Progress on the GMD Thick Liquid Wall Design for Advanced Tokamak Configuration
2:20 p.m.
Heat Transfer Issues for Liquid FW Concepts:
  • Turbulent Heat Transfer Enhancement
  • Impact of Temperature Distribution on Flow Stability
  • Gao/Ying
  • 2:40 p.m.
  • Mechanical Design for Piping and Penetrations in Liquid Concepts
  • Nelson
  • 3:10 p.m .
  • Coffee Break

  • 3:25 p.m.
  • Axisymmetric Simulation of EM Restrained Lithium Blankets
  • Woolley
  • 3:55 p.m.
  • Shield Performance and Magnet Protection in Thick Liquid Wall Concepts
  • Youssef
  • 4:10 p.m.
  • Summary of the Flibe Assessment Group and Report on the ORNL Flibe Meeting
  • Sze
  • 5:00 p.m.
  • Sn-Li, A Coolant/Breeder Material Developed for APEX/ALPS Applications
  • Breeding Potential Relative to Other Liquid Breeder
  • Safety Issues Of Li-Sn and Flibe
  • Sze

5:50 p.m.
Group Discussion

6:15 p.m.

Tuesday, November 3
8:00 a.m. Coffee/Muffins
Session IV: He-Cooled Refractory Metal FW/Blanket/Divertor Concept (Chair: Mahmoud Youssef)
8:30 a.m.
The Helium-Refractory First Wall Blanket CAD
8:50 a.m.
Design Model for Dual Channel He Cooled Heat Sink
9:05 a.m.
Profiles of Heating Rates and Damage in the He-Cooled Refractory Metals Concept
Session V: Materials and Data Base Evaluation (Chair: Steve Zinkle)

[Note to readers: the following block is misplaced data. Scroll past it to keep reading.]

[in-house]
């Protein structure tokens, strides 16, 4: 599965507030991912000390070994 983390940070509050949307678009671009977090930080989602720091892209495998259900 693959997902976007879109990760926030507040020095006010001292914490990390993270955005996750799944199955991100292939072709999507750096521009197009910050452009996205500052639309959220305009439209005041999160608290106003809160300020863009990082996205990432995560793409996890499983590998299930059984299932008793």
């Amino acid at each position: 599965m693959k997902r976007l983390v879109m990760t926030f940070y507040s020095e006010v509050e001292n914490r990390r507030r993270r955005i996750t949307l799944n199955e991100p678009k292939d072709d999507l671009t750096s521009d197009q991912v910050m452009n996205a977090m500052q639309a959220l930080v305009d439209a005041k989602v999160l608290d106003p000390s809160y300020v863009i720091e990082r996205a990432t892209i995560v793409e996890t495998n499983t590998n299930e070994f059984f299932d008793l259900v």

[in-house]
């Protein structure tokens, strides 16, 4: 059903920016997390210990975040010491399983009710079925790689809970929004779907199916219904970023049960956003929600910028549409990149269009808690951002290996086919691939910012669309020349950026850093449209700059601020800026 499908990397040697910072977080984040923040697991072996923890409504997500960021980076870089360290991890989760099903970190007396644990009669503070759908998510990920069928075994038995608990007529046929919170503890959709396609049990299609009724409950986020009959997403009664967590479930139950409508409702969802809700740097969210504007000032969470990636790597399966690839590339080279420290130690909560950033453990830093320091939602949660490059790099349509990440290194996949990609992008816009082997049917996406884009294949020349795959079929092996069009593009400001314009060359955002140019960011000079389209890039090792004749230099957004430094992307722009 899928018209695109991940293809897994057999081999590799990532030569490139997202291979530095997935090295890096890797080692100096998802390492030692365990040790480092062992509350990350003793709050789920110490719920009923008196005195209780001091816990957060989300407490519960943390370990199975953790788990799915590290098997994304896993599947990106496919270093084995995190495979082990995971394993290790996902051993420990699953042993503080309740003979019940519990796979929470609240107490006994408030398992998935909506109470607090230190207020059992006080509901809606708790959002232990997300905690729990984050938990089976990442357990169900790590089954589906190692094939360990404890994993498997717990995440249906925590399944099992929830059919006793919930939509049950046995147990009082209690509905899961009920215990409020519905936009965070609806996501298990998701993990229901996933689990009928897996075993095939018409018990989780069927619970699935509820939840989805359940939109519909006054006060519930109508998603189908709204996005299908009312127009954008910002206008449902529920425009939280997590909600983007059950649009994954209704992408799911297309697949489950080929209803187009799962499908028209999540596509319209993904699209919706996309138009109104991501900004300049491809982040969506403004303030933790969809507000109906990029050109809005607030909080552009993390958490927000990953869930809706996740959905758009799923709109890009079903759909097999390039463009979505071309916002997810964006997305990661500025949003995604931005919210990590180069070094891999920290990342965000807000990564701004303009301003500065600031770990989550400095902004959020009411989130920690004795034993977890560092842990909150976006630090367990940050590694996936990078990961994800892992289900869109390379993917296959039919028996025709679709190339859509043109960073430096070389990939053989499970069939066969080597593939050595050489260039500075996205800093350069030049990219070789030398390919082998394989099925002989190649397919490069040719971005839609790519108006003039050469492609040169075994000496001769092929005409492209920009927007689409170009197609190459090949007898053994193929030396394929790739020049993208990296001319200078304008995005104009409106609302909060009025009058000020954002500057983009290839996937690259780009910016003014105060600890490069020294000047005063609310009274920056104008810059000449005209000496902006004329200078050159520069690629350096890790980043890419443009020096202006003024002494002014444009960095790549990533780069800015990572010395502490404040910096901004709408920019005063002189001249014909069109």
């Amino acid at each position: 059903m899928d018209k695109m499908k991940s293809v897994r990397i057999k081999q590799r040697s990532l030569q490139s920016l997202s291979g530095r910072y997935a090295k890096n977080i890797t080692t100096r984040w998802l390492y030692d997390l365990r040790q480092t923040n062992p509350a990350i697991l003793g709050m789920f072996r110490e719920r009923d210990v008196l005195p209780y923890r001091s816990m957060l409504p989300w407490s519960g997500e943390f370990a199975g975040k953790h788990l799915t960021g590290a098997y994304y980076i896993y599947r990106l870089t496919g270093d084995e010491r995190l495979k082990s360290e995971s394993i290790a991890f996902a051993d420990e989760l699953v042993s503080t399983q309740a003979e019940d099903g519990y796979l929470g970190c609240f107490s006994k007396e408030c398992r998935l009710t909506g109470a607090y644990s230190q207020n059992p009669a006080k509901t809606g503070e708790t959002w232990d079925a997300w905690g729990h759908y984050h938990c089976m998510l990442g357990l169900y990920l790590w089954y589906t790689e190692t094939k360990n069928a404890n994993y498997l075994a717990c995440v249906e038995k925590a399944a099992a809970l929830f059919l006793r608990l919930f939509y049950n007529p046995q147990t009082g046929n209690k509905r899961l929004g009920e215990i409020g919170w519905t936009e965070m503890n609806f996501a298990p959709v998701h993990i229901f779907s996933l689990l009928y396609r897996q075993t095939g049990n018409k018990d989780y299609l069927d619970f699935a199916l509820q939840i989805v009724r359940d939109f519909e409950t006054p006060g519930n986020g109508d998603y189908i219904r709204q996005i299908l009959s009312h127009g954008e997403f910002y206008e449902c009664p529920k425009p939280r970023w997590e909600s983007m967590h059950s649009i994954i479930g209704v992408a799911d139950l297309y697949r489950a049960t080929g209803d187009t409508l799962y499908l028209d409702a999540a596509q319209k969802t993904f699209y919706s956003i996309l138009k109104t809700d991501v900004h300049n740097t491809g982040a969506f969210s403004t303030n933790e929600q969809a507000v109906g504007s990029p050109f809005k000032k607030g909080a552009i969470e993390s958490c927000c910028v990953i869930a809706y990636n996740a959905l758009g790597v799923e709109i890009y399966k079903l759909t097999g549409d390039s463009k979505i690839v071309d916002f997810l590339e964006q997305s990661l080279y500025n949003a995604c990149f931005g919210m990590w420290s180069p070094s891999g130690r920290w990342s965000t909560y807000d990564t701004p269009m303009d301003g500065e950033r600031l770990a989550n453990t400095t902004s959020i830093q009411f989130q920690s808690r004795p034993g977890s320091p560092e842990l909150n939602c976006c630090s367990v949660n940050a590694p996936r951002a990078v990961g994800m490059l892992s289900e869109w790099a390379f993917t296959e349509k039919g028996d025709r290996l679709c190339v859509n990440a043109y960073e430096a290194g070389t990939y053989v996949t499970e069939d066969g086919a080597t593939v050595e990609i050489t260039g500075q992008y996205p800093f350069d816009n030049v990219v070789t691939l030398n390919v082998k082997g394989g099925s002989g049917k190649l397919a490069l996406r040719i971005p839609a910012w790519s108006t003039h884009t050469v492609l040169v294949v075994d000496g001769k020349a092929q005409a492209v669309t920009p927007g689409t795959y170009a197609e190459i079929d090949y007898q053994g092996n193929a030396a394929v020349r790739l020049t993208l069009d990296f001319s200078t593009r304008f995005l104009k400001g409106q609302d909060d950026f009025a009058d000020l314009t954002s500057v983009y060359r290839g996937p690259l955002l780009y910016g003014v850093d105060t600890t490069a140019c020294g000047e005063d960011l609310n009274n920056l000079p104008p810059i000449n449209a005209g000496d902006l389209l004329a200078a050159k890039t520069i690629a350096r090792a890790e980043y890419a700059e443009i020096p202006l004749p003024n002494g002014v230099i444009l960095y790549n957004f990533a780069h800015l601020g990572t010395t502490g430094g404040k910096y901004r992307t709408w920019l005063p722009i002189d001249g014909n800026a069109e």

9:15 a.m.
Updated Data on Corrosion of Structural Materials
(including volatile oxidation of Mo, W, oxygen partial pressure vs. temperature limits)
9:40 a.m.
Thermomechanical Properties of W-Re Alloys
10:05 a.m.
Coffee Break

Session VI: FRC Configuration (Chair: Robert Woolley)
10:20 a.m.
FRC Design Status
10:30 a.m.
Liquid Blanket Configurations for FRC
11:20 a.m.
Group Discussion

Session VII: Plasma Interface Issues (Chair: Richard Mattas)
11:30 a.m.
Bremsstrahlung Radiation Spectrum
11:50 a.m.
Impurity Ion Penetration into the Edge Plasma Region
12:20 p.m.

1:30 p.m.
Summary of Work of ALPS/APEX Plasma Modeling Group
2:00 p.m.
Disruption/Surface Stability
2:20 p.m.
Summary of Japanese Activities on Liquid Metal Studies
2:50 p.m.
Group Discussion

3:15 p.m.
Coffee Break

Session VIII: Evaluation Criteria and Discussion on Concepts (Chairs: M. Abdou and M. Sawan)
3:30 p.m.
Evaluation Criteria